Tired of being frugal? Yeah, me too.December 13th, 2010 at 3:30 pm by Susan Hogan under Consumer, General Talk
There’s actually a term for what “ails” us, it’s called “Frugality Fatigue!” Really! But unfortunately, there is no pill for us to take, no elixer to wash down, the only remedy? Retiring our scissors to the drawer from clipping thousands of coupons over the years…WARNING! This remedy should be temporary.
A professor at Bentley University was quoted in a recent news story as saying, “They’re sick of being frugal, they’re sick of being told to tighten their belts. They’re sick of being told to buy environmental.” Yup, that’s me.
It seems my countless attempts at trying to buy ‘on sale’ or buy what what my family needs and not wants and the coupons, the thousands of coupons I’ve printed or cut over the years, just hasn’t made a dent in the debt and it certainly hasn’t given me the opportunity to take what I’ve saved and splurge on a tropical vacation!
So what gives?
It comes down to spending. Although we may be clipping, printing or shopping the bargain aisles, we’re still spending more than we can pay off each month.
So what now?
According to bankrate.com:
1. Don’t set goals too high.
Instead, start with a series of smaller goals. Instead of saying you are going to pay off all your debt, pay off the card with the highest interest rate first.
2. Know why you’re doing it.
Of course, we can live better if we’re not in debt. Gary Foreman, editor of The Dollar Stretcher says, “The idea behind frugality is that we can live better if we’re not in debt. If all you see is deprivation, it’s going to be hard to reach your goal.” By prioritizing what’s important to you, you can cut the things that don’t matter to you and spend money on the things that do.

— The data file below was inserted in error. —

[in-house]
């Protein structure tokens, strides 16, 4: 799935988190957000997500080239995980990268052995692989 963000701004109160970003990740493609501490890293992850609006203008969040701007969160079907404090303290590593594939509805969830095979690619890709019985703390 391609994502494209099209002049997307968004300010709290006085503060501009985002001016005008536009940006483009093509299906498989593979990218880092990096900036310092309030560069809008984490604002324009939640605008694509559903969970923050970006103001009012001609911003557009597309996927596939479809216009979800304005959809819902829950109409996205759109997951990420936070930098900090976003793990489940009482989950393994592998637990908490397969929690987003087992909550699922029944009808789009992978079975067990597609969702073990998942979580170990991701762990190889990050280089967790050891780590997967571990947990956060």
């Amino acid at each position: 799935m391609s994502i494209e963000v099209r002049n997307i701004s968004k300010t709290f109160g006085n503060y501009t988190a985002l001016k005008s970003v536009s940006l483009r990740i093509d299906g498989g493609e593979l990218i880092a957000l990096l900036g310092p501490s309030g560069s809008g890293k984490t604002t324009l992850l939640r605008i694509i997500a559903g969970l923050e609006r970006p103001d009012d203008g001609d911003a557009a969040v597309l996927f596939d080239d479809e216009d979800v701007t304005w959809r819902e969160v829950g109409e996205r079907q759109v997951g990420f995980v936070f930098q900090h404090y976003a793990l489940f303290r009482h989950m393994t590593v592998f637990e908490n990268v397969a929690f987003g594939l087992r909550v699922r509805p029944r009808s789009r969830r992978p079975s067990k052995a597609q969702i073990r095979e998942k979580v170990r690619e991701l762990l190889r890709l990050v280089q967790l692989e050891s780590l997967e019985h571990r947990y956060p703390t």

3. Acknowledge the mile markers.
Celebrate when you achieve a milestone. On a recent trip to Stop and Shop I noticed my “year end” savings…more than $800! For that, I drove right over to Starbucks and bought a $3.00 coffee…(ok ok, that’s a problem, I know)
4. Have a built-in splurge.
For example, budget $100 per month to do whatever you want. You can save it for six months and buy Jimmy Choo shoes you don’t really need, but that’s far better than to fall off the wagon and charge those shoes.”
5. Make a plan for the hardest challenges.
Leah Ingram, the author of “Suddenly Frugal: How to Live Happier and Healthier for Less,” says the key to her success in changing her spending habits is “having the systems in place.” One of her biggest budget-busters was eating out, so she developed a system of meal planning that made it almost as easy to cook at home as to go out.